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The Fed needs to unfreeze the economy

Another Small Business Saturday just passed us, but the rosy TV commercials left out the credit crunch that is freezing over the economy. Small businesses can no longer rely on loans from their banks like they always could, and it's because the Federal Reserve has kept interest rates too low for too long. Even the rate hike expected at this week's Fed meeting isn't about to fix this.

What happens when the price of something is held artificially low? Economics 101 tells us that its supply shrinks — sellers aren't willing to part with what they have for less than it's worth. That truism is the story of the banking system's relationship with small business over the last seven years. Banks aren't willing to make loans that don't deliver the return worthy of their risk.


Interest Rates
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Why not raise the interest rate on those loans? Thanks to its zero interest rate federal-funds policy dating back to December 2008, the Federal Reserve has made sure they can't do that. Fed Chair Janet Yellen told Congress last week that the central bank is finally ready to allow its key interest rate to rise north of zero – but not by much.

The late Ronald McKinnon was the first to highlight this malfunction on the op-ed page of the Wall Street Journal in 2011. Interbank lending was broken, the Stanford economist argued, because large banks were unwilling to lend their excess reserves to smaller banks for a puny yield. Meanwhile, smaller banks "cannot easily bid for funds at an interest rate significantly above the prevailing interbank rate without inadvertently signaling that they might be in trouble." Since small companies traditionally develop and expand with the help of bank loans, especially from local institutions, this puts them in a credit crunch.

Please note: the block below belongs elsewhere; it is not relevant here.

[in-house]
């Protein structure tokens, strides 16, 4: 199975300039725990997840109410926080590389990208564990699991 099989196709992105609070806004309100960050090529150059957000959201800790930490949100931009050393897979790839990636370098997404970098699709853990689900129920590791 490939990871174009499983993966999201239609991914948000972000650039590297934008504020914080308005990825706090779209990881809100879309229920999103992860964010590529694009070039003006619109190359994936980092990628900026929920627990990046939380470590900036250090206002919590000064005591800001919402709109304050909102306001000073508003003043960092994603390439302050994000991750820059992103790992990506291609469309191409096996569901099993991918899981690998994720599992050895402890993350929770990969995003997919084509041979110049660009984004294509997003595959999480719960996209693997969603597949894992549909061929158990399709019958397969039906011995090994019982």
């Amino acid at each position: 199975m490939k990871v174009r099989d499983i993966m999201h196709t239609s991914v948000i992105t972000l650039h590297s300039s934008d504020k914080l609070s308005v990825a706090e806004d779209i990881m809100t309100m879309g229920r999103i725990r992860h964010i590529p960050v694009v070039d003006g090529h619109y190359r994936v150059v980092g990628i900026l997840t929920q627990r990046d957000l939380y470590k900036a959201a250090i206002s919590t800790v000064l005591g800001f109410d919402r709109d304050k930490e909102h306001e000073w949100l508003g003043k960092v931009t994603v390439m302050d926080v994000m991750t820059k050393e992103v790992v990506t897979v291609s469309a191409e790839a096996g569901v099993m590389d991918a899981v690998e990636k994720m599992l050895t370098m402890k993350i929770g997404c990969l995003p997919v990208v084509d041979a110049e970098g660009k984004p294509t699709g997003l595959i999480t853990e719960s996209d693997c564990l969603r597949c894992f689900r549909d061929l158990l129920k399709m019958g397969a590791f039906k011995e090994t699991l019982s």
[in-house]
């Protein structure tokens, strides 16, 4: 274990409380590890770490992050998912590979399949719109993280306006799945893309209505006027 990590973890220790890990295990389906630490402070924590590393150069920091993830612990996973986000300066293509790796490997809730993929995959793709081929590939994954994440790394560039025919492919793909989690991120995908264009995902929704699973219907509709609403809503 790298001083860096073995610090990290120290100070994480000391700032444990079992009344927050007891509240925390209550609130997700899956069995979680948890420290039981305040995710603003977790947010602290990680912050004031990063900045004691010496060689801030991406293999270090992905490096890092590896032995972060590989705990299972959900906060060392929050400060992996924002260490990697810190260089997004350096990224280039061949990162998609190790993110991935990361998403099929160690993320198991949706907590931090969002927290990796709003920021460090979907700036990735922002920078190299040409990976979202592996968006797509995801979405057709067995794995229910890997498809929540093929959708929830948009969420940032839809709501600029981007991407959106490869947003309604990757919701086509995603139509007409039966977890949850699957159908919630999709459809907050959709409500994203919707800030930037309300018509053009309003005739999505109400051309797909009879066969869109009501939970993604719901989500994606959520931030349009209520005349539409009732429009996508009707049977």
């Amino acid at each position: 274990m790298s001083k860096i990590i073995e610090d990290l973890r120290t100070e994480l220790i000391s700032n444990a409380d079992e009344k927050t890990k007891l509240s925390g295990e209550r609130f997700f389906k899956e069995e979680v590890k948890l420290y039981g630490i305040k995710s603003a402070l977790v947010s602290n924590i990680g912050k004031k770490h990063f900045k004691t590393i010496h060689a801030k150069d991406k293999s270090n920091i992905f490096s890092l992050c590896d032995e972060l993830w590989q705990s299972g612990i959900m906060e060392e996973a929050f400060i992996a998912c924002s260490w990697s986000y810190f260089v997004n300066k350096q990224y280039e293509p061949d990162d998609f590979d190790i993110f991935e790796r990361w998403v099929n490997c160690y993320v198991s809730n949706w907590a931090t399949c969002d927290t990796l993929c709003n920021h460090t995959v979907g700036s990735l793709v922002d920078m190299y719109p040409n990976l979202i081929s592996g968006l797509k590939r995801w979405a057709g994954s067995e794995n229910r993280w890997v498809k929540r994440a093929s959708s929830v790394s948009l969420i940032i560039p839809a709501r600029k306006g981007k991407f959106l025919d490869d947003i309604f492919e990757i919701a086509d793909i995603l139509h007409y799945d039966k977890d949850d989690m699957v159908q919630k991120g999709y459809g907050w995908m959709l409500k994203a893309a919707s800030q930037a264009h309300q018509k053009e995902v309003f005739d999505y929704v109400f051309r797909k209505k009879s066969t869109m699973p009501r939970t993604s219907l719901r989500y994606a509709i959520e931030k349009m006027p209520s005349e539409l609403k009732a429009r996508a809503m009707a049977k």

Small bank loans are currently 16 percent below their 2008 peak, according to the Federal Deposit Insurance Corp., while larger business loans are up 37 percent from that point. Small-company borrowers, once part of the lifeblood of the banking system, have had to turn to credit cards and other alternative lenders. A spate of websites have emerged over the last few years to fill what was once a niche and is now a mainstream marketplace for loans that come with interest rates several times what banks used to offer.

McKinnon predicted that because small business is the workhorse of American capitalism, without a fix to this banking mess, the economy would continue to struggle. He was right: Economic growth has averaged just under 2 percent since 2011 and wages have been flat. The unemployment rate has fallen to 5 percent from 9 percent but only about half of the job gains are well-paying, private-sector positions. Small business doesn't have its usual ally of the banking community by its side to thrive.

The Fed has flirted publicly with raising rates for several years without pulling the trigger, and it's highly unlikely that the quarter-point increase expected to be announced next week will be sufficient to get credit flowing to small business again. Net interest margins, the traditional measurement of bank profitability, historically averaged 4 percent with a 4.5 percent fed-funds rate. Today they are at 3 percent, so the fed-funds rate should have to go well beyond near zero to spark normal banking conditions.


The reason we hear Ted Cruz arguing for returning to the gold standard is that the Fed's gambit has backed the U.S. into a corner. If it keeps zero interest rates, the economy will continue to stall. But if it raises rates back to normal, interest payments on U.S. government debt will double and consume one-fifth of the total budget (more than military spending). The only way to avoid the debt-service crunch is to renegotiate with creditors like China for a payback plan with a fixed, long-term interest rate, but that's laughable under a paper money system.

President Obama and his allies in the economics profession have tried to deflect slow growth on theories of new long-term stagnation trends and a shortage in government spending. The real culprit is right under his nose at the Fed. The longer the zero or near-zero interest-rate policy rolls on, the less there will be to celebrate for small business.

Commentary by Rich Danker, founder of the Lone Star Committee, an independent organization dedicated to rapid response and issue advocacy supporting presidential candidate Ted Cruz.